Working in coalition with fellow campaigners in the democracy sector is a key part of how we will win change. By teaming up we can bring different strengths and campaigning strategies, ensuring that our impact is greater than the sum of our parts.
We are working in collaboration across all our campaigns including pushing for House of Lords reform, automatic voter registration, changes to campaign finance, transparency, women in politics and devolution.
Convening fellow organisations working on achieving PR for the Commons has been a major focus for us this year. We have brought together PR campaigners to understand how we can work effectively together in our campaigning and to share insights and research.
We continue to support the work of the Democracy Network which was established two years ago to provide a place for organisations working on democracy issues to come together collaborate, share and network to increase our campaign’s strength. We are involved in many of the Network’s activities and currently co-chair the steering group.
We also continue to work with the organisations that came together to form the Democracy Defence Coalition in response to the Elections Bill. This year we focused on raising awareness of voter ID in advance of the local elections in England with major events at parliament and in the news.
ERS Scotland has had hugely positive one-to-one meetings with over 25 different community groups as we strive to make our New City Assembly project in Dunfermline (a proposed standing assembly of Dunfermline citizens that would help govern and plan the future of the city) truly community-led.
We were pleased to develop our long-term relationships and support of electoral reformers in North America. We hosted a successful visit by Fair Vote USA founder and president Rob Richie in September. Darren Hughes and Dr Jess Garland have worked on the challenge to First Past the Post using the framework of the Canadian Charter of Rights and Freedoms.
Sort the System
We were also part of a coalition of democracy organisations that ran a mass lobby of parliament in May calling for proportional representation. The ‘Sort the System’ lobby saw hundreds of activists descend on Westminster demanding MPs of all parties take action in support of proportional representation.
The lobby, which saw hundreds of voters from across the country from constituencies as far afield as Suffolk Coastal, Carmarthen West and South Pembrokeshire, Blyth Valley and South East Cornwall met with MPs from every region of the country and every party in Parliament.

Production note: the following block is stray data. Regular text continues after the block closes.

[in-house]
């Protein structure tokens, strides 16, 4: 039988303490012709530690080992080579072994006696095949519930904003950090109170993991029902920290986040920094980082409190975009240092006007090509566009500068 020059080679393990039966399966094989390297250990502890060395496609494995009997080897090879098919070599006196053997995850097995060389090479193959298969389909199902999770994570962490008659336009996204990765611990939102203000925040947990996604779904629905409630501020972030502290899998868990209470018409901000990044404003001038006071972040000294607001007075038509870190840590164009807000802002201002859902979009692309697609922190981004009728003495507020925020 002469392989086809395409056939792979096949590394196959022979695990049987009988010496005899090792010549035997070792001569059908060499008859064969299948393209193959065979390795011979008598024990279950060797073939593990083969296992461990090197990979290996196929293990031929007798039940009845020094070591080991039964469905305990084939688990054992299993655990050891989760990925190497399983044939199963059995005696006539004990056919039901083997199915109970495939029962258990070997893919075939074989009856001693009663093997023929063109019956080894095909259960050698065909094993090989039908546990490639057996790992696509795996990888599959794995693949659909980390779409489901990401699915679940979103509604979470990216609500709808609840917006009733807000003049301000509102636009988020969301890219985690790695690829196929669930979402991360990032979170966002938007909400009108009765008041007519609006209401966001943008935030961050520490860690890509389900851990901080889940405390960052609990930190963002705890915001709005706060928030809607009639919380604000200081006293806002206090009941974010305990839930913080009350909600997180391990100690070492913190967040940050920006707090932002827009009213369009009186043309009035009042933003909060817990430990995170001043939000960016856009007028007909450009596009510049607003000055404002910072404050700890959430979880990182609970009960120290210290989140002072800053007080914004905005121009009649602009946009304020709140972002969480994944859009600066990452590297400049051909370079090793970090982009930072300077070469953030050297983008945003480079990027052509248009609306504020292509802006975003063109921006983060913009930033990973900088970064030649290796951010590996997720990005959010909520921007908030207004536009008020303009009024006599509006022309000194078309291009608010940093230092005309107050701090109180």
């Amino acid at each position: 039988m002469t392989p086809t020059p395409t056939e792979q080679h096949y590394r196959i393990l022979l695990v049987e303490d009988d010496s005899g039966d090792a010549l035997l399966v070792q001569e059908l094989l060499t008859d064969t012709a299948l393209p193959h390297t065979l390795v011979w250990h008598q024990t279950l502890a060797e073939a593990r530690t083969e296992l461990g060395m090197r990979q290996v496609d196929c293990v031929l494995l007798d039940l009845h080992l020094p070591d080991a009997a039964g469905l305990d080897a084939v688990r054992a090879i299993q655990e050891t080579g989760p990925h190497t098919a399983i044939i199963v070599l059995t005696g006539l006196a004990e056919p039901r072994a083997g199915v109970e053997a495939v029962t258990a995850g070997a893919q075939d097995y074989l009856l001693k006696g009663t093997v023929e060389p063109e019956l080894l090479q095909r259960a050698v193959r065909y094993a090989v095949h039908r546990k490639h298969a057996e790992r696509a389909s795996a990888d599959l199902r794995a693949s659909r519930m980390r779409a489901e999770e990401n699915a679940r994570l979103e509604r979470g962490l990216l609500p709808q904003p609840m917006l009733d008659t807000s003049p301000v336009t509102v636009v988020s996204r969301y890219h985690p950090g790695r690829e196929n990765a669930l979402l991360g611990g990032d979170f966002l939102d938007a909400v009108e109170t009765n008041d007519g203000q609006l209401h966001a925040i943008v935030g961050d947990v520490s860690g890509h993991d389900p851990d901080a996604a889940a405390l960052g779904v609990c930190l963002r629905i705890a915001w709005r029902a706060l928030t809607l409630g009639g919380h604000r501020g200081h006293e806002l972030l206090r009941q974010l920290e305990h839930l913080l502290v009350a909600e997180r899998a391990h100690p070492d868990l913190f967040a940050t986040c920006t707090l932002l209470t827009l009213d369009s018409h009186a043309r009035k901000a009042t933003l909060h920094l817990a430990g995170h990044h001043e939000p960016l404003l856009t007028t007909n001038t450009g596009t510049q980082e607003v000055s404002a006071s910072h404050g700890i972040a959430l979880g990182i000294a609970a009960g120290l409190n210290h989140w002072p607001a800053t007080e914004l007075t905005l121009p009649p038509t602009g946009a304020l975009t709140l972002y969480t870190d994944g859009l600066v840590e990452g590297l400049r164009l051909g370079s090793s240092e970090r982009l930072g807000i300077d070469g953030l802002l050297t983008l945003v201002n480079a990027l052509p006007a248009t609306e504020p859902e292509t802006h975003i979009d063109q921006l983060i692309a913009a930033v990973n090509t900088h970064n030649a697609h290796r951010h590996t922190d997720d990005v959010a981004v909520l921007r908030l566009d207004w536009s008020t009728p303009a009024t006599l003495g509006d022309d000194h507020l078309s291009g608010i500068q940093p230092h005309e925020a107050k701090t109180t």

Supporters of electoral reform also attended a rally in the Emmanuel Centre to hear from a cross-party platform of speakers about the need to reform Westminster to deliver a system in which all votes count equally. Speakers included Clive Lewis MP (Labour), Cllr Hina Bokhari AM (Liberal Democrats) and Zack Polanski AM, Deputy leader of Green Party (England & Wales).
The Elections Act introduced voter ID for local elections for the first time this year. We fought the worst aspects of the bill with Unlock Democracy, Fair Vote and Open Britain, raising awareness of the change and highlight our concerns to parliamentarians.
ERS research was also used this year to create briefings for each stage of the Election Bill’s progress, and in March, create a giant map outside Parliament demonstrating the potential number of voters without ID. This intervention provided an opportunity to meet with parliamentarians to share our concerns ahead of the local elections.
In April, we joined together with Unlock Democracy and Open Britain to hand in nearly 119,000 signatures to 10 Downing Street. The majority of the 118,759 signatures came from the ERS’ own petition which has seen thousands of you call on the Government to scrap these new ID laws.
Our campaign was supported by the writer Armando Iannucci, who gave us the message:
“I share with the many thousands who’ve signed the petition the desire to see these measures scrapped.”
“This is an expensive, unnecessary and democratically damaging move. How can the Government on one hand say they want more people to take part in the democratic process and then put this additional barrier in the way?”.